THE BLOG
05/08/2014 11:47 am ET Updated Jul 08, 2014

Economic (and Other) Impossibilities for Our Grandchildren

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A 2013 Pew Center opinion survey of 39 countries found that only 33 percent of Americans and 17 percent of Brits believe their children will live better lives than they had. And evidence of our imminent freefall into climate chaos and "debtonation" suggests that they are right to be so pessimistic. Indeed, for the first time in human history life is now likely to be worse for our grandchildren than it has been for us.

That's a sobering thought. It's the end of the post-Enlightenment narrative and paradigm of 'progress'. As Noam Chomsky is saying, things aren't getting better any more. They are getting worse.

In his 1931 Essays in Persuasion, Keynes wrote an essay on "The Economic Possibilities for our Grandchildren." He predicted a time when humanity would overcome its scarcity problem and the accompanying psychology of self-interestedness. He was talking about 2031 and I guess its possible things might improve by then. Currently though, the direction of travel is in the opposite direction, with greed and avarice of those 1 percent in power on the increase and equality for the 99 percent on the decrease. Combine that with a myopic growth obsessed economics and it makes for an Unhappy Planet. Indeed 2031 is the date some climate analysts predict as being game-over for humanity based on our current trajectory.

And lets be clear, the blame for this mess we are in lies with those of us who are already adults. We've had it good. At least those of us over-privileged few who have computers, read blogs, have jobs, can make ends meet. Many of us have probably had the most comfortable lives ever lived. But as a society we are asleep at the wheel. And our apathy is to blame for the reckless way society is currently set up.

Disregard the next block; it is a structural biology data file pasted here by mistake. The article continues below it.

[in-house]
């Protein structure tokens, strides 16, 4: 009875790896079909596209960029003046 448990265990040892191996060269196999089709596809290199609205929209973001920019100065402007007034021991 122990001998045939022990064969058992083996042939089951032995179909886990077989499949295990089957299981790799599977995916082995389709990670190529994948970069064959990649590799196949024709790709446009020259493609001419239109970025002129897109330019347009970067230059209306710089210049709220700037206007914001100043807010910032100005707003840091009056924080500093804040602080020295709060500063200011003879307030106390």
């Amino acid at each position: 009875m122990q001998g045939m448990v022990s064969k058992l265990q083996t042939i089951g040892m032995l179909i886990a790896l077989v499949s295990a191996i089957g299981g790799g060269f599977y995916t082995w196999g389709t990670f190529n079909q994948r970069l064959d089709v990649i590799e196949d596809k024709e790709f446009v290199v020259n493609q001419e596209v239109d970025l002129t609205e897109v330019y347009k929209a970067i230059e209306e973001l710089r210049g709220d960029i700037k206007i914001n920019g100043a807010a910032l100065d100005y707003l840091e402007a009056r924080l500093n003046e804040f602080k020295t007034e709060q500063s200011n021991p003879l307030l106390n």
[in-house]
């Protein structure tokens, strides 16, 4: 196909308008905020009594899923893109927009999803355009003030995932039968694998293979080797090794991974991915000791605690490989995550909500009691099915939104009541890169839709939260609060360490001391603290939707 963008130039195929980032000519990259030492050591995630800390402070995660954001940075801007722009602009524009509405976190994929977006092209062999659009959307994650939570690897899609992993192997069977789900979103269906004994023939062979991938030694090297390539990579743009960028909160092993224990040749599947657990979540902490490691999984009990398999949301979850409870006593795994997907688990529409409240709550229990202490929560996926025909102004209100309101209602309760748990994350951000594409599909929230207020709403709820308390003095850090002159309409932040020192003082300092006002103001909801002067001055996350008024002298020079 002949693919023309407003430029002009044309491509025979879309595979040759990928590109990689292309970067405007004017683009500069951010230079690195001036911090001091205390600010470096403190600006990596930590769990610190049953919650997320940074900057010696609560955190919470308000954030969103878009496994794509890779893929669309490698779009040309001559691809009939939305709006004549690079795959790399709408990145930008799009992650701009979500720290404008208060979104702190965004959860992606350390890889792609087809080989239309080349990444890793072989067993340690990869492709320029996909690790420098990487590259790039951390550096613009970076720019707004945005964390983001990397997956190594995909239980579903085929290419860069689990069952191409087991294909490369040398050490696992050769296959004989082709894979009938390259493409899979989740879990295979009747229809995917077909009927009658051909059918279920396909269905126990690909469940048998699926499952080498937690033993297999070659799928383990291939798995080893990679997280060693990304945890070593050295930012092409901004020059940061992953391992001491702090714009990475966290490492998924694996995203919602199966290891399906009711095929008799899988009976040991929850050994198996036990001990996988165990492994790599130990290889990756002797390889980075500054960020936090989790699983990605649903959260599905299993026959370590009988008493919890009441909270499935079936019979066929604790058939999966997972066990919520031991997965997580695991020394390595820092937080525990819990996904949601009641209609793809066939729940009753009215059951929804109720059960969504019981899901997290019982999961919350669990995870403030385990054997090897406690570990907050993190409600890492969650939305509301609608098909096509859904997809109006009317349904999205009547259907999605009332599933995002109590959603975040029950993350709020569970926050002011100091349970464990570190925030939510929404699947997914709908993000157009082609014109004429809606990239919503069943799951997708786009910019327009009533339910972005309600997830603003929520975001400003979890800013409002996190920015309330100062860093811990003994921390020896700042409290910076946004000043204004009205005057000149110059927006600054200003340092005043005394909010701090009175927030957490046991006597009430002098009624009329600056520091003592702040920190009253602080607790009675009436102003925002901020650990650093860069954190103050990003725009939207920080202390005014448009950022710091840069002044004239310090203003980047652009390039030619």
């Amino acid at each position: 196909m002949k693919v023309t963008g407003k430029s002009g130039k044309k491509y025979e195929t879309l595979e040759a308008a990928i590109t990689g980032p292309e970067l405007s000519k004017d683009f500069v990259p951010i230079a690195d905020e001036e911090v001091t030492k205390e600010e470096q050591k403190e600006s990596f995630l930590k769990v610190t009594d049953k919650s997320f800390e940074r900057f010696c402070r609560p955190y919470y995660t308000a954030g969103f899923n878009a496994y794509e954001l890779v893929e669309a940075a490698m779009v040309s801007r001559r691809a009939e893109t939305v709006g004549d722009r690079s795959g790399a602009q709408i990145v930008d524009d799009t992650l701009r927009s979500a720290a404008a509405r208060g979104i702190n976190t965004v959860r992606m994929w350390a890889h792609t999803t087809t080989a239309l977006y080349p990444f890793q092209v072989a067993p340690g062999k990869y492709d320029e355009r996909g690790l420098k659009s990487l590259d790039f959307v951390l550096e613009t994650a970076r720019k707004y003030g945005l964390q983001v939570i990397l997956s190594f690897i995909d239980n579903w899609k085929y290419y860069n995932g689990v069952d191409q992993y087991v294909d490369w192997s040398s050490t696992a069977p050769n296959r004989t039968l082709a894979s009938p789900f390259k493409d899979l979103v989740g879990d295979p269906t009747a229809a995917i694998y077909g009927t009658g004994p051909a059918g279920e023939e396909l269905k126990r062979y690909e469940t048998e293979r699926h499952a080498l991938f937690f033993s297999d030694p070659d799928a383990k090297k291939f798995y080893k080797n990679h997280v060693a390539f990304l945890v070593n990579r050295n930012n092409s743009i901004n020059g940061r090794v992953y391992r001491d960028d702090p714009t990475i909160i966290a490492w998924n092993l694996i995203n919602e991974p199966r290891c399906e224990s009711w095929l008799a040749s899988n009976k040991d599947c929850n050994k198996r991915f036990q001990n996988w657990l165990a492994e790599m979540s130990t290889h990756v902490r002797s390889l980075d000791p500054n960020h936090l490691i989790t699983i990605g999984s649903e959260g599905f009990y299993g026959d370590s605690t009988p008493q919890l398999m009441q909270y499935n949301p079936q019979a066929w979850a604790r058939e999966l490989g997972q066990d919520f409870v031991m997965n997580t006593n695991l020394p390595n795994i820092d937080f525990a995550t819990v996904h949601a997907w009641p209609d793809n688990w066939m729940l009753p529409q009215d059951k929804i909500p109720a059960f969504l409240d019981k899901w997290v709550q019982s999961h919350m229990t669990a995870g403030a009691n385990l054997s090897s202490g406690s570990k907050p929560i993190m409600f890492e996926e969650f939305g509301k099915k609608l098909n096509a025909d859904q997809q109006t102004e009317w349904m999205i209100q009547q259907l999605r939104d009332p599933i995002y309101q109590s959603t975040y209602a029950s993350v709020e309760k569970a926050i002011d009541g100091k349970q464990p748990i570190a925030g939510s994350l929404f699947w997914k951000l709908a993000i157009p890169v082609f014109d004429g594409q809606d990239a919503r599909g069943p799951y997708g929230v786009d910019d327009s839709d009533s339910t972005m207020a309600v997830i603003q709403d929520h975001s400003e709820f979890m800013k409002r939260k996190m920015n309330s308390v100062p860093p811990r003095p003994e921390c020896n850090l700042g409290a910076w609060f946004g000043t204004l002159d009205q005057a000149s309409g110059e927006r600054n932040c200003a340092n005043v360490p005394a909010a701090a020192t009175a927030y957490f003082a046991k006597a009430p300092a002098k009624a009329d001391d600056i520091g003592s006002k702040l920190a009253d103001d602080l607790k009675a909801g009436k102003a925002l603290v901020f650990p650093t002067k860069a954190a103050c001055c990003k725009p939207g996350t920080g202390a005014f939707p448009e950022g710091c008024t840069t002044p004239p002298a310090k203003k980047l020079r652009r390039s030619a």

Two years ago I wrote a blog, "Daddy what did you do when the earth was unraveling?" just after I had my first child. I've just had another child. I think bringing a new life into this uncertain world scares me. In fact it scares the hell out of me. It also makes me more and more determined not to allow those in power, the cynical, the selfish, the apathetic, to get away with it any longer.

Because it does not have to be all doom and gloom. We could (maybe) still avert the freefall into climate chaos if we all step up, be counted, make our stand and push for radical change in the way our economy is run. We need a new economics which puts the well-being of people and planet at its heart instead of power, inequity and plunder. The building blocks of this new economy are already out there. We just need to nurture the good stuff and kill off the bad.

There are great examples of what Polanyi called the 'double movement' -- of society fighting back against the destructive forces of an untamed market. We need to champion these movements and scale them. Be it Los Indignados, Occupy, Bien Vivir, the Commoning, Cooperatives, Degrowth, Maker, Collaborative-Consumption and Transition movements -- they and many others, represent elements of a very new way of doing things.

As Kevin Keely, former executive editor of Wired magazine has said of the peer-to-peer economy, "How close to a non-capitalistic, open source peer production society can this movement take us? Closer than we thought." Jeremy Rifkin has recently written of a "collaborative commons eclipsing capitalism", and Harvard Professor Jim Heskett says, "Now questions are again arising about whether we are about to experience a post-capitalist society centered around the creation and sharing of goods and services that have marginal costs approaching zero."

That's why a group of us are launching an exciting new initiative, the Real Economy Lab, to explore, popularize and support the flourishing of a new form of people-powered and sustainable socio-economics.

In 2031, the date Keynes predicted that all manner of things will be well, my daughter will be 19 and my son 17. I'm optimistic that the world then will be a better place -- or at least not a worse one. But not just for them, for all of humanity. That's possible and its surely worth fighting for.

But it's a fair bet that whatever form 'progress' or prosperity takes in the future, it won't be defined by our current paradigm's measures of wealth and growth. My hunch is that, if we make it out of our current nosedive, we will have moved on from what we call 'capitalism' and our current formulation of 'democracy' to new forms of peer-to-peer, participative, collaborative and co-operative politics and commerce beyond 'growth' as its narrowly defined today.

Exciting times. Vive la Revolution.